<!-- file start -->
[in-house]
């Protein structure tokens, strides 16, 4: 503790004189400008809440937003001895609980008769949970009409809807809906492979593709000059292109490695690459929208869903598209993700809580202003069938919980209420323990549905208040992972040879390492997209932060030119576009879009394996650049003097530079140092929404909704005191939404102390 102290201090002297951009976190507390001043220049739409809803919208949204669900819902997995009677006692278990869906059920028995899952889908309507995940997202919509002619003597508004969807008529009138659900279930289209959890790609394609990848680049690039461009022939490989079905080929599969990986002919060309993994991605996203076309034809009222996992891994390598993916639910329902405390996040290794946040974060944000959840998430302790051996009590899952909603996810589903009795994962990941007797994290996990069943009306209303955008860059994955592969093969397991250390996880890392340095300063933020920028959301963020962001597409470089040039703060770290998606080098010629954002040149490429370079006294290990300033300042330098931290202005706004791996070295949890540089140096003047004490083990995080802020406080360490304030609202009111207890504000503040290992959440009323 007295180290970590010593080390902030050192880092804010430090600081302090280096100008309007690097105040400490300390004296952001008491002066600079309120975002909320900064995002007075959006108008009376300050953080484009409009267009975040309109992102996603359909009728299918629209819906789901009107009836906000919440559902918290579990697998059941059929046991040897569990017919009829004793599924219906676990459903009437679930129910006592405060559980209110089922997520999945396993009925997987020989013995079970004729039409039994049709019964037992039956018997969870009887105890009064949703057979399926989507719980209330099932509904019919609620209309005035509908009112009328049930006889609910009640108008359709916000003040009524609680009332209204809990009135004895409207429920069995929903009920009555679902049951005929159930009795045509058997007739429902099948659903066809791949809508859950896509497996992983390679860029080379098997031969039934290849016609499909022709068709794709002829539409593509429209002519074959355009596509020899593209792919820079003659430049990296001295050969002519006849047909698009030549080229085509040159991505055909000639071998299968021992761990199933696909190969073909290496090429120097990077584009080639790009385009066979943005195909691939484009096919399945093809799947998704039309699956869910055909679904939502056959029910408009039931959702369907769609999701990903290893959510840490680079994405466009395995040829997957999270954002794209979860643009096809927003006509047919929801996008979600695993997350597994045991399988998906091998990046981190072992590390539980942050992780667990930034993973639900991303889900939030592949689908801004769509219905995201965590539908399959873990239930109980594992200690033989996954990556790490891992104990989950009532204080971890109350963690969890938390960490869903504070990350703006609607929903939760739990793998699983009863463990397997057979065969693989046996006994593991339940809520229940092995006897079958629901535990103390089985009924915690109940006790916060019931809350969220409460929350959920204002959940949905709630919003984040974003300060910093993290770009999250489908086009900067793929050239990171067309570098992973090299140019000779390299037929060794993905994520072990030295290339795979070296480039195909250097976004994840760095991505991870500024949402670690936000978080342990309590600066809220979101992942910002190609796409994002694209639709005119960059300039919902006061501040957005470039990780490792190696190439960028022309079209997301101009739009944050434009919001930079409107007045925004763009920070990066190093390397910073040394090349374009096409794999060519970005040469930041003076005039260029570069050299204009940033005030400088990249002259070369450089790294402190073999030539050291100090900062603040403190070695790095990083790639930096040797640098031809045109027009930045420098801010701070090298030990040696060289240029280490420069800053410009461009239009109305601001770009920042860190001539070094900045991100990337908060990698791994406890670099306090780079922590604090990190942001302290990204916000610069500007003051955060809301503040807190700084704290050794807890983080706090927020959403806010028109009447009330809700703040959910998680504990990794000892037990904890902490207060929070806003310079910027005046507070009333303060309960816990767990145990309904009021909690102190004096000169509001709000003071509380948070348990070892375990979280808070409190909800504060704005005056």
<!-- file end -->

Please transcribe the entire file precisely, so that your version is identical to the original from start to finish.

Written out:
[in-house]
């Protein structure tokens, strides 16, 4: 503790004189400008809440937003001895609980008769949970009409809807809906492979593709000059292109490695690459929208869903598209993700809580202003069938919980209420323990549905208040992972040879390492997209932060030119576009879009394996650049003097530079140092929404909704005191939404102390 102290201090002297951009976190507390001043220049739409809803919208949204669900819902997995009677006692278990869906059920028995899952889908309507995940997202919509002619003597508004969807008529009138659900279930289209959890790609394609990848680049690039461009022939490989079905080929599969990986002919060309993994991605996203076309034809009222996992891994390598993916639910329902405390996040290794946040974060944000959840998430302790051996009590899952909603996810589903009795994962990941007797994290996990069943009306209303955008860059994955592969093969397991250390996880890392340095300063933020920028959301963020962001597409470089040039703060770290998606080098010629954002040149490429370079006294290990300033300042330098931290202005706004791996070295949890540089140096003047004490083990995080802020406080360490304030609202009111207890504000503040290992959440009323 007295180290970590010593080390902030050192880092804010430090600081302090280096100008309007690097105040400490300390004296952001008491002066600079309120975002909320900064995002007075959006108008009376300050953080484009409009267009975040309109992102996603359909009728299918629209819906789901009107009836906000919440559902918290579990697998059941059929046991040897569990017919009829004793599924219906676990459903009437679930129910006592405060559980209110089922997520999945396993009925997987020989013995079970004729039409039994049709019964037992039956018997969870009887105890009064949703057979399926989507719980209330099932509904019919609620209309005035509908009112009328049930006889609910009640108008359709916000003040009524609680009332209204809990009135004895409207429920069995929903009920009555679902049951005929159930009795045509058997007739429902099948659903066809791949809508859950896509497996992983390679860029080379098997031969039934290849016609499909022709068709794709002829539409593509429209002519074959355009596509020899593209792919820079003659430049990296001295050969002519006849047909698009030549080229085509040159991505055909000639071998299968021992761990199933696909190969073909290496090429120097990077584009080639790009385009066979943005195909691939484009096919399945093809799947998704039309699956869910055909679904939502056959029910408009039931959702369907769609999701990903290893959510840490680079994405466009395995040829997957999270954002794209979860643009096809927003006509047919929801996008979600695993997350597994045991399988998906091998990046981190072992590390539980942050992780667990930034993973639900991303889900939030592949689908801004769509219905995201965590539908399959873990239930109980594992200690033989996954990556790490891992104990989950009532204080971890109350963690969890938390960490869903504070990350703006609607929903939760739990793998699983009863463990397997057979065969693989046996006994593991339940809520229940092995006897079958629901535990103390089985009924915690109940006790916060019931809350969220409460929350959920204002959940949905709630919003984040974003300060910093993290770009999250489908086009900067793929050239990171067309570098992973090299140019000779390299037929060794993905994520072990030295290339795979070296480039195909250097976004994840760095991505991870500024949402670690936000978080342990309590600066809220979101992942910002190609796409994002694209639709005119960059300039919902006061501040957005470039990780490792190696190439960028022309079209997301101009739009944050434009919001930079409107007045925004763009920070990066190093390397910073040394090349374009096409794999060519970005040469930041003076005039260029570069050299204009940033005030400088990249002259070369450089790294402190073999030539050291100090900062603040403190070695790095990083790639930096040797640098031809045109027009930045420098801010701070090298030990040696060289240029280490420069800053410009461009239009109305601001770009920042860190001539070094900045991100990337908060990698791994406890670099306090780079922590604090990190942001302290990204916000610069500007003051955060809301503040807190700084704290050794807890983080706090927020959403806010028109009447009330809700703040959910998680504990990794000892037990904890902490207060929070806003310079910027005046507070009333303060309960816990767990145990309904009021909690102190004096000169509001709000003071509380948070348990070892375990979280808070409190909800504060704005005056």